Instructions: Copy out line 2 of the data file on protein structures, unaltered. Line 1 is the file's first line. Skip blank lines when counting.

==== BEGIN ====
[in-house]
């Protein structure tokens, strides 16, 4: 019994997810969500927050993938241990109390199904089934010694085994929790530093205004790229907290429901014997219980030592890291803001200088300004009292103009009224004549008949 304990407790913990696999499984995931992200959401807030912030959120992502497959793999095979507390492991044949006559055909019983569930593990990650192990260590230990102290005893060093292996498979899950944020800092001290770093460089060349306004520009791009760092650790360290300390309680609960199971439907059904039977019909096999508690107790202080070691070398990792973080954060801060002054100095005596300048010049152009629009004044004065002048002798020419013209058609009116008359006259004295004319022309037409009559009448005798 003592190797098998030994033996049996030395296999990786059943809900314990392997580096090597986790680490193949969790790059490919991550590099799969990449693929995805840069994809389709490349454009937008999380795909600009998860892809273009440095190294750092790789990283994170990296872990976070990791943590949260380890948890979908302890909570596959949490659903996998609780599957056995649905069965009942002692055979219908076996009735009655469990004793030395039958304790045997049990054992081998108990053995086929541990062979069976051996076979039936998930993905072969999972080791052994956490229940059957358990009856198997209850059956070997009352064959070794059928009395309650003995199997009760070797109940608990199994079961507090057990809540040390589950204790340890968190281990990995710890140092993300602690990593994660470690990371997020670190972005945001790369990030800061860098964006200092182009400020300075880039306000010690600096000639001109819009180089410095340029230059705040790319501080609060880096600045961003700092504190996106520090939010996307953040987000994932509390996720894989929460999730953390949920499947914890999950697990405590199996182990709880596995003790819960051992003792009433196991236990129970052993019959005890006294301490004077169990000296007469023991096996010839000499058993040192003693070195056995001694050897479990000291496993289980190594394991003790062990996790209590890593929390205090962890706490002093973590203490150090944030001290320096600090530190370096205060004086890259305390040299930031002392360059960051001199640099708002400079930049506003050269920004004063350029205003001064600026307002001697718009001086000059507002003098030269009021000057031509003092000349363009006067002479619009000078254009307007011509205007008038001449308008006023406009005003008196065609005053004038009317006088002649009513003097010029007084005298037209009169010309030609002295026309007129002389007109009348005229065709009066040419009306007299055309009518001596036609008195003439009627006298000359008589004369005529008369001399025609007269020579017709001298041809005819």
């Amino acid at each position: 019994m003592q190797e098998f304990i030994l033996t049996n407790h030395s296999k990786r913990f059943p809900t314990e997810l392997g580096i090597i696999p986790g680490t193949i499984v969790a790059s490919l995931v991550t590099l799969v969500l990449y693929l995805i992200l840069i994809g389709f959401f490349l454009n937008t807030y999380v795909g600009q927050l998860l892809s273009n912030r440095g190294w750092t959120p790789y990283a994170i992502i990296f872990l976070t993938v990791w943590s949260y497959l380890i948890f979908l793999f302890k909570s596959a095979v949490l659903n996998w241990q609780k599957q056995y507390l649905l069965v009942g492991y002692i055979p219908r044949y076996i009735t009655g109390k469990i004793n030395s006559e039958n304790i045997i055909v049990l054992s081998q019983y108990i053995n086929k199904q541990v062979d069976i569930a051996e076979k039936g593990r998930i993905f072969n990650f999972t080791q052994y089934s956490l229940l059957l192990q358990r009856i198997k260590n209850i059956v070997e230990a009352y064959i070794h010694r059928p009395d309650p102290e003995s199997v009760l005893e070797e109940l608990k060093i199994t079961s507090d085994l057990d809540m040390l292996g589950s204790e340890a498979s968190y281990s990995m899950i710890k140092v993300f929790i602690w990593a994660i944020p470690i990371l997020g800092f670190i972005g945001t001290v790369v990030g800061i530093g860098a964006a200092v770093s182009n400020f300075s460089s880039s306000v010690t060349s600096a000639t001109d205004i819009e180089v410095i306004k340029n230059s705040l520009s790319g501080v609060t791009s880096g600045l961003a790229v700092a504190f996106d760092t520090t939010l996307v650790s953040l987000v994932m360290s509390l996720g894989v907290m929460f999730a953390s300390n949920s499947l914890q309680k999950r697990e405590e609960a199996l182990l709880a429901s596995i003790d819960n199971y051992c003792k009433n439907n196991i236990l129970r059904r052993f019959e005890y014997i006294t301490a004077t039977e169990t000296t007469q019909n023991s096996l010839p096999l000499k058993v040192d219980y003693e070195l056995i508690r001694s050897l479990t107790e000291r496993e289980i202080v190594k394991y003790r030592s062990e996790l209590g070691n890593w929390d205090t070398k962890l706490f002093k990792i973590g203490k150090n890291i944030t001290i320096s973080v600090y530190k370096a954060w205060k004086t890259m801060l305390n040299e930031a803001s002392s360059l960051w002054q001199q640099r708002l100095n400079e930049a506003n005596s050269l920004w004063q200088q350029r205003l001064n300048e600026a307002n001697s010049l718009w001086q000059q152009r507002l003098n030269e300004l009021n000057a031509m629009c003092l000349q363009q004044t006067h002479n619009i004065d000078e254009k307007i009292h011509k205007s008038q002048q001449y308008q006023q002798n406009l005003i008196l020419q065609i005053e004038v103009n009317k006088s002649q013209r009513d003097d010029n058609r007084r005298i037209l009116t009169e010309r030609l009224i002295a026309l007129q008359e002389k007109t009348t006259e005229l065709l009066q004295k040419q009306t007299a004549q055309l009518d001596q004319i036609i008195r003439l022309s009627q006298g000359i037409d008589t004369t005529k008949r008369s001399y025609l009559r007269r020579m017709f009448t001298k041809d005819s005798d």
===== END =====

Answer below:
């Protein structure tokens, strides 16, 4: 019994997810969500927050993938241990109390199904089934010694085994929790530093205004790229907290429901014997219980030592890291803001200088300004009292103009009224004549008949 304990407790913990696999499984995931992200959401807030912030959120992502497959793999095979507390492991044949006559055909019983569930593990990650192990260590230990102290005893060093292996498979899950944020800092001290770093460089060349306004520009791009760092650790360290300390309680609960199971439907059904039977019909096999508690107790202080070691070398990792973080954060801060002054100095005596300048010049152009629009004044004065002048002798020419013209058609009116008359006259004295004319022309037409009559009448005798 003592190797098998030994033996049996030395296999990786059943809900314990392997580096090597986790680490193949969790790059490919991550590099799969990449693929995805840069994809389709490349454009937008999380795909600009998860892809273009440095190294750092790789990283994170990296872990976070990791943590949260380890948890979908302890909570596959949490659903996998609780599957056995649905069965009942002692055979219908076996009735009655469990004793030395039958304790045997049990054992081998108990053995086929541990062979069976051996076979039936998930993905072969999972080791052994956490229940059957358990009856198997209850059956070997009352064959070794059928009395309650003995199997009760070797109940608990199994079961507090057990809540040390589950204790340890968190281990990995710890140092993300602690990593994660470690990371997020670190972005945001790369990030800061860098964006200092182009400020300075880039306000010690600096000639001109819009180089410095340029230059705040790319501080609060880096600045961003700092504190996106520090939010996307953040987000994932509390996720894989929460999730953390949920499947914890999950697990405590199996182990709880596995003790819960051992003792009433196991236990129970052993019959005890006294301490004077169990000296007469023991096996010839000499058993040192003693070195056995001694050897479990000291496993289980190594394991003790062990996790209590890593929390205090962890706490002093973590203490150090944030001290320096600090530190370096205060004086890259305390040299930031002392360059960051001199640099708002400079930049506003050269920004004063350029205003001064600026307002001697718009001086000059507002003098030269009021000057031509003092000349363009006067002479619009000078254009307007011509205007008038001449308008006023406009005003008196065609005053004038009317006088002649009513003097010029007084005298037209009169010309030609002295026309007129002389007109009348005229065709009066040419009306007299055309009518001596036609008195003439009627006298000359008589004369005529008369001399025609007269020579017709001298041809005819």